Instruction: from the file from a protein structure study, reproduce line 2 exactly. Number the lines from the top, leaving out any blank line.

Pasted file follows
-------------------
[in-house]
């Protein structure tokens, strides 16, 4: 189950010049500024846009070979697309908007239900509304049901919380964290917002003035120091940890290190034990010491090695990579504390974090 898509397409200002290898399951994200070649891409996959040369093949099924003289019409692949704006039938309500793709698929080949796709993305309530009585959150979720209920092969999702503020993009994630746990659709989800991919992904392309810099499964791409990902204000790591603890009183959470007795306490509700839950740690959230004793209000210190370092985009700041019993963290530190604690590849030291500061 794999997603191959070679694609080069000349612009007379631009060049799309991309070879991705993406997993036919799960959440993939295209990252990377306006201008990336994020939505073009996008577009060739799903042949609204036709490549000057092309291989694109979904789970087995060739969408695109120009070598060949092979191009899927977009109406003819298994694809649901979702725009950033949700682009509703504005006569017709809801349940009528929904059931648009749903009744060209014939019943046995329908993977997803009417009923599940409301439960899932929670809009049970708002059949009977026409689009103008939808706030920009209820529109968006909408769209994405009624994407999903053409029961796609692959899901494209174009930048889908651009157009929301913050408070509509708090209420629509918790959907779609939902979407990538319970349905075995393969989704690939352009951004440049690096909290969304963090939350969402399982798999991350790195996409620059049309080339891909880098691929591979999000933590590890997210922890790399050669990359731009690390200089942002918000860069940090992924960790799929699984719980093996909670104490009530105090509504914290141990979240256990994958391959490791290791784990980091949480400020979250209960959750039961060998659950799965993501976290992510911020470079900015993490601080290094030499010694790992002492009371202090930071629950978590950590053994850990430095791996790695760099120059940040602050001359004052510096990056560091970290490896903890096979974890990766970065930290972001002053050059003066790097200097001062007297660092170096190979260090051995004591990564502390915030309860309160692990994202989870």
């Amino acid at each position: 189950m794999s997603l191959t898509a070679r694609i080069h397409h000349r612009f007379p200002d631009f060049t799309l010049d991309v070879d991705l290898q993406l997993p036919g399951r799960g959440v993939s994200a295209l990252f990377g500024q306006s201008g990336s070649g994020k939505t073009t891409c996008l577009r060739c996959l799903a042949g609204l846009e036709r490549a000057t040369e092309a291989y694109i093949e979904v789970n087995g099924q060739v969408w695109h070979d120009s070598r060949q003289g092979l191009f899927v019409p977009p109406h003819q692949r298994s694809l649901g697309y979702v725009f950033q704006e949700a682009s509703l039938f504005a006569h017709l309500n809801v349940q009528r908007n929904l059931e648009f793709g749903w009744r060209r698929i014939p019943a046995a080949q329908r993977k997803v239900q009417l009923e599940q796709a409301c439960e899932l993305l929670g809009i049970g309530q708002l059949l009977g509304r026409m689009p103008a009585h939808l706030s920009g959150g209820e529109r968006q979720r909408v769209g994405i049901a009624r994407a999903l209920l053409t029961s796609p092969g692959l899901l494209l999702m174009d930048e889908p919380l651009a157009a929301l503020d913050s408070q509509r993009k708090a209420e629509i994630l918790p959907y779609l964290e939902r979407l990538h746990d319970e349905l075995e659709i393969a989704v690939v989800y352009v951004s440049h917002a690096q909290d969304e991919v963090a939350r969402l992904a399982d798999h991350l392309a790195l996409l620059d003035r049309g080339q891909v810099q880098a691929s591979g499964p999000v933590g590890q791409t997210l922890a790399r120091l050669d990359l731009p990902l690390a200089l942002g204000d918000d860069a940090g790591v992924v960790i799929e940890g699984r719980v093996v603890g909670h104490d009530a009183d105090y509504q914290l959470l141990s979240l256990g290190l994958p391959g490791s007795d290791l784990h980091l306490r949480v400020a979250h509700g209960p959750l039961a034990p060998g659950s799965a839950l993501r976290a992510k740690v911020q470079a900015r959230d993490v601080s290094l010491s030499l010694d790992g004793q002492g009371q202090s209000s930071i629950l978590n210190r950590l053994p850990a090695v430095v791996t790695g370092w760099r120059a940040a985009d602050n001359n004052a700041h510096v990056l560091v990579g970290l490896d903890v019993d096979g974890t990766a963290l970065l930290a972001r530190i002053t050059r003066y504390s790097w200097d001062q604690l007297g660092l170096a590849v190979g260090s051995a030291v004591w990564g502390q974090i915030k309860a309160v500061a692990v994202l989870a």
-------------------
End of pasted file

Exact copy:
């Protein structure tokens, strides 16, 4: 189950010049500024846009070979697309908007239900509304049901919380964290917002003035120091940890290190034990010491090695990579504390974090 898509397409200002290898399951994200070649891409996959040369093949099924003289019409692949704006039938309500793709698929080949796709993305309530009585959150979720209920092969999702503020993009994630746990659709989800991919992904392309810099499964791409990902204000790591603890009183959470007795306490509700839950740690959230004793209000210190370092985009700041019993963290530190604690590849030291500061 794999997603191959070679694609080069000349612009007379631009060049799309991309070879991705993406997993036919799960959440993939295209990252990377306006201008990336994020939505073009996008577009060739799903042949609204036709490549000057092309291989694109979904789970087995060739969408695109120009070598060949092979191009899927977009109406003819298994694809649901979702725009950033949700682009509703504005006569017709809801349940009528929904059931648009749903009744060209014939019943046995329908993977997803009417009923599940409301439960899932929670809009049970708002059949009977026409689009103008939808706030920009209820529109968006909408769209994405009624994407999903053409029961796609692959899901494209174009930048889908651009157009929301913050408070509509708090209420629509918790959907779609939902979407990538319970349905075995393969989704690939352009951004440049690096909290969304963090939350969402399982798999991350790195996409620059049309080339891909880098691929591979999000933590590890997210922890790399050669990359731009690390200089942002918000860069940090992924960790799929699984719980093996909670104490009530105090509504914290141990979240256990994958391959490791290791784990980091949480400020979250209960959750039961060998659950799965993501976290992510911020470079900015993490601080290094030499010694790992002492009371202090930071629950978590950590053994850990430095791996790695760099120059940040602050001359004052510096990056560091970290490896903890096979974890990766970065930290972001002053050059003066790097200097001062007297660092170096190979260090051995004591990564502390915030309860309160692990994202989870």